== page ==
California Style Manual vs. Bluebook Case Citations

Writing a legal document for a federal court instead of a California court (or vice versa)? There are many key case citation distinctions between the California Style Manual and Bluebook that you should be aware of.

This article provides some helpful examples so you can get it right when preparing your next brief, motion, or appendix.

Why compliant brief formatting matters

It may not be easy to remember all the technical differences between the California Style Manual and Bluebook, but it’s important, because if you don’t get it right:

  1. You risk looking unprofessional before the court, as well as your client
  2. You risk having your brief rejected, which can delay and potentially jeopardize your case.

Here are some of the important citation distinctions to keep in mind when preparing briefs for a California court versus a federal court.

Formatting citations to authority

Interestingly enough, in California, citations to authority may be in the style established by either the California Style Manual or the Bluebook.1

Although this rule authorizes parties to choose their preferred citation style, California courts adhere to the California Style Manual and encourage writers to do the same.2 Therefore, it’s best practice to use the California Style Manual in California state courts and the Bluebook in Federal courts.

Formatting citations to the record

When it comes to basic case citations, under the California Style Manual the citation must include the case name, date, and reporter respectively.3 This form contrasts with the Bluebook, which requires the date at the end of the case citation.4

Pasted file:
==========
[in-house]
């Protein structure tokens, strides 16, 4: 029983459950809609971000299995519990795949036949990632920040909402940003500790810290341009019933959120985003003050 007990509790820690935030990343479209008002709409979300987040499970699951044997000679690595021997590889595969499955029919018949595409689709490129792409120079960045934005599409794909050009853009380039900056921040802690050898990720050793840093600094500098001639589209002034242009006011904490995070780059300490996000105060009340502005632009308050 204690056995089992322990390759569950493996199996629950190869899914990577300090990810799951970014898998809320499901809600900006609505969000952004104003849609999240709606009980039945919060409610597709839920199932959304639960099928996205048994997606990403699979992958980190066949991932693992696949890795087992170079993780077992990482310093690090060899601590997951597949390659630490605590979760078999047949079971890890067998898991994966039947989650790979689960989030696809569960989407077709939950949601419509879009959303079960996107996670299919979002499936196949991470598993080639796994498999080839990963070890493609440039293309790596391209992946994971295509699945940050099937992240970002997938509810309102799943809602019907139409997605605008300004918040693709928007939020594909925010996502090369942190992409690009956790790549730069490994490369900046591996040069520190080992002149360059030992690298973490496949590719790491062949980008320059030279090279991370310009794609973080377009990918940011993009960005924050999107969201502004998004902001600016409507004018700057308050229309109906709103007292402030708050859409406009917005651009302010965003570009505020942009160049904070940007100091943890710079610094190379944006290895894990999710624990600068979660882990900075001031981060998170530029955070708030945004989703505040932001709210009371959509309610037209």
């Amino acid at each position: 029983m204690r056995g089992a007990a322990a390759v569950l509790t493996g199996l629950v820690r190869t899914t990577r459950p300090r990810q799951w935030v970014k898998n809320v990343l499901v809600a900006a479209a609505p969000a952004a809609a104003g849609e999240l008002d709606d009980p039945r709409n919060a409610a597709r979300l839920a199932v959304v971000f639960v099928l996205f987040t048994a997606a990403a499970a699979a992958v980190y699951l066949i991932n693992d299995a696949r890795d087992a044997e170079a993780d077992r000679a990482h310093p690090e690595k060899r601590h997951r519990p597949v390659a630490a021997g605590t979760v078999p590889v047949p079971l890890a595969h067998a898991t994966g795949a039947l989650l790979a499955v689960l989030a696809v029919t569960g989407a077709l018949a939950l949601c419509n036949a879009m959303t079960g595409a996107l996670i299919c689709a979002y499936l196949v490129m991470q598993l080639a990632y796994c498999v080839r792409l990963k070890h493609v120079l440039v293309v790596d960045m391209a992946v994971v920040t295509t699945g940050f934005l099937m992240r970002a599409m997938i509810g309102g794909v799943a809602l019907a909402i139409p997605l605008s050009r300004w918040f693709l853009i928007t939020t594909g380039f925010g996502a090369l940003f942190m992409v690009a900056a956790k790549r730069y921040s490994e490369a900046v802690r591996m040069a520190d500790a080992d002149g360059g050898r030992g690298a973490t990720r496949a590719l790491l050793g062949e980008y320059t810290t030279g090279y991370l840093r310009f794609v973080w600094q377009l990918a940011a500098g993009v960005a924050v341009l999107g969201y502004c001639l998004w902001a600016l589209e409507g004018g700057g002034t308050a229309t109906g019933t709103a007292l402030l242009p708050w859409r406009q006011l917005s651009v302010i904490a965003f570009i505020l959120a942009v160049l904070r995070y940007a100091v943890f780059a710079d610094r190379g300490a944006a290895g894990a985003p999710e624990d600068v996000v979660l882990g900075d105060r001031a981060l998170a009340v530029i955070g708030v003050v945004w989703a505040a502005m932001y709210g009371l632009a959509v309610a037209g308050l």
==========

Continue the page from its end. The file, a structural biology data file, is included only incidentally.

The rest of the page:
Further, while the Bluebook allows for an option of italicizing or underlining the case name, the California Style Manual only allows for italics.5

The small details: commas, parentheses, spacing

Differences also arise in punctuation and spacing. Unlike the California Style Manual, the Bluebook requires a comma after the case name and spaces in the name of the specific reporter.6

Most notably, the California Style Manual differs by instructing writers to use parentheses around citations and brackets to enclose any unofficial parallel citations.7 It’s also important to note that the period at the end of the citation must be placed inside the parentheses.8

Taking these rules into account, a case citation properly formatted to the California Style Manual appears as:

(Engle v. Vitale (1962) 370 U.S. 421.)

…whereas a case citation properly formatted to the Bluebook appears as:

Engel v. Vitale, 370 U.S. 421 (1962).

In general, when it comes to formatting case citations, consistency is key. Inconsistency can decrease credibility, making it that much more important to adhere to the same formatting style throughout your legal document.

When and when not to use supra

If you regularly prepare briefs for California state courts, then you’re likely familiar with the short citation form “supra”.  Under both the California Style Manual and the Bluebook, once a case is cited in full, later references to that opinion use abbreviated citation forms.9 A big distinction between the two style manuals is when supra may be used to reference these prior citations. 

Pursuant to the California Style Manual, the first reference to a case in any subsequent paragraph must include the case name, supra, the reporter and volume, and page numbers.10 Applying these rules, a short citation of a case properly formatted to the California Style Manual appears as: 

(People v. Barton, supra, 12 Cal.4th at p. 187.)